I ran to the house to get DH!
Believe it or not, he did not know that the tree blossomed in the spring. Well...
Now I know where that beautiful smell comes from and it's not from honey suckles! lol
And if that wasn't enough....
It was buzzing with activity!
There were these huge bumble bees buzzing about from blossoms to blossoms.
As I stood underneath, all I would hear was the buzzing of bumble bees.... and there were many.
I soaked it all in....!
It is amazing how blind we were to its beauty! I will never look at our Black Locust the same again! When it shed it's thousands of pods on the lawn, I will remember my Spring experience! ;o)
On the quilting front I have been a busy bee, buzzing from one project to another. I have finished a hand applique quilt that I hope to show you soon.
My orange peel stack is slowly going down.
I have 18 more peels to hand applique! I will then be ready to piece the top! Yea!
I'm off to do a bit of hand applique before it gets too late!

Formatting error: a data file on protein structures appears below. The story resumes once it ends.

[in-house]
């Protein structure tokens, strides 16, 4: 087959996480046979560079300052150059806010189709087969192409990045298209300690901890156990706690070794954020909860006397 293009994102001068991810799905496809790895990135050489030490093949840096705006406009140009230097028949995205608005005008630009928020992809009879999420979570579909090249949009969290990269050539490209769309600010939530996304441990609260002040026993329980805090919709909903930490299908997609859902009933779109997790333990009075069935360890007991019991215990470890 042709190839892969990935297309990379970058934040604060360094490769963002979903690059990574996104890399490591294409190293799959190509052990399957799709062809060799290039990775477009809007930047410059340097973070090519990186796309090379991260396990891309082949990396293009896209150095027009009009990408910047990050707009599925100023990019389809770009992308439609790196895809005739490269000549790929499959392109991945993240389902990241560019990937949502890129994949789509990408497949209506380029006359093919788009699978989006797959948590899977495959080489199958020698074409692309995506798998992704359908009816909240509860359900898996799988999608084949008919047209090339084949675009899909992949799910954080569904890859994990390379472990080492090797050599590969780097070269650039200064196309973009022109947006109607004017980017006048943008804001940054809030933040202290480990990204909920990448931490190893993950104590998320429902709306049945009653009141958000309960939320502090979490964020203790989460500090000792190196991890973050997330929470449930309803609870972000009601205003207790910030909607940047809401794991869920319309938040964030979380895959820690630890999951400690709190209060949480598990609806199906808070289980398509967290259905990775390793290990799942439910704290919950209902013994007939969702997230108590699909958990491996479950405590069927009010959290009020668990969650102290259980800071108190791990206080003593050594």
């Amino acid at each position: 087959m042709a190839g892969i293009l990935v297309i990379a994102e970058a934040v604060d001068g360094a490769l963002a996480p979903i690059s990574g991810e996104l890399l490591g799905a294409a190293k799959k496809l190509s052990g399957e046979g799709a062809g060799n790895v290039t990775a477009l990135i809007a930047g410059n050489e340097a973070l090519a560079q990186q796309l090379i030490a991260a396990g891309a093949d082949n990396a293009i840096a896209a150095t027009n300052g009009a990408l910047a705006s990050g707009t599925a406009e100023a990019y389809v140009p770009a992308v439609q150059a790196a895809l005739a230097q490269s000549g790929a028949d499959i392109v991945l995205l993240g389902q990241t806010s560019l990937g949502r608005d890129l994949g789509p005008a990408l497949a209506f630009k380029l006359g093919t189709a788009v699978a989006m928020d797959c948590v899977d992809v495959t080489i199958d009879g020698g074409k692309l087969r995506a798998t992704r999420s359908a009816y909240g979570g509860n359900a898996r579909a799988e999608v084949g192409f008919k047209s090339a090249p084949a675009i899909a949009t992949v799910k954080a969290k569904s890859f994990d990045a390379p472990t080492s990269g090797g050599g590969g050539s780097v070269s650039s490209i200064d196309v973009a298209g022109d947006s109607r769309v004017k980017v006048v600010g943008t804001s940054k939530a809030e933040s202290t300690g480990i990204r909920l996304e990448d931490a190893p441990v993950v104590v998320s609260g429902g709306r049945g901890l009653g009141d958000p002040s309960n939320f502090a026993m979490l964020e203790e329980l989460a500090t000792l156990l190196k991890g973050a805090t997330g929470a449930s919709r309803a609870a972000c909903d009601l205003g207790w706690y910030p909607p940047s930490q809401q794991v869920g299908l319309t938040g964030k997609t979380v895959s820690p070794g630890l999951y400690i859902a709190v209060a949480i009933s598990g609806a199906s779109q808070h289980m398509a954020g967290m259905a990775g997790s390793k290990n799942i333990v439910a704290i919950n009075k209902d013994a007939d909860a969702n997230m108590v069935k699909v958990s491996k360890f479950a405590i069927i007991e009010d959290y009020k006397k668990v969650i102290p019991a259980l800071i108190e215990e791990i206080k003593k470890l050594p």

I wish you all a wonderful week! Thank you so much for stopping by my little corner in cyber space! Cheers!
Back in August 2010, I saw that Wendy from Snippets of a Quilter was working on a new hand embroidery project. I just knew that I had to make that quilt!
You know, I love blogging but gosh darn, the hidden cost associated with this media is phenomenal! lol
Anyway, I loved it so much that I went and purchased the pattern. What is it called you might ask? Ruby Garden by Waltzing with Bears.
Here are all twelve (12) of them waiting patiently to be pieced together!
Believe it or not, I have had all of the blocks stitched since September 2010 and haven't done a darn thing with them! Well, I was going to offer it as a block of the month at Fibre Junction, but I ran out of time. We do have the patterns should anyone be interested.
I'm liking this Picasa web album program. Could you imagine if I posted each block? That would be 12 entries! And to say I could have blogged more often last year! lol
Hope you are enjoying the hand work coming from a stitchin' fool! Told you so! ;o)
I'm originally from Montréal, Québec. Creativity and curiosity is a part of my life. I have a Master of Arts in the History and Philosophy of Religion! I recently closed my quilt shoppe Fibre Junction. It was eight wonderful years of indulging in my passion for quilting and education. It is now time to start a new adventure. Will you join me?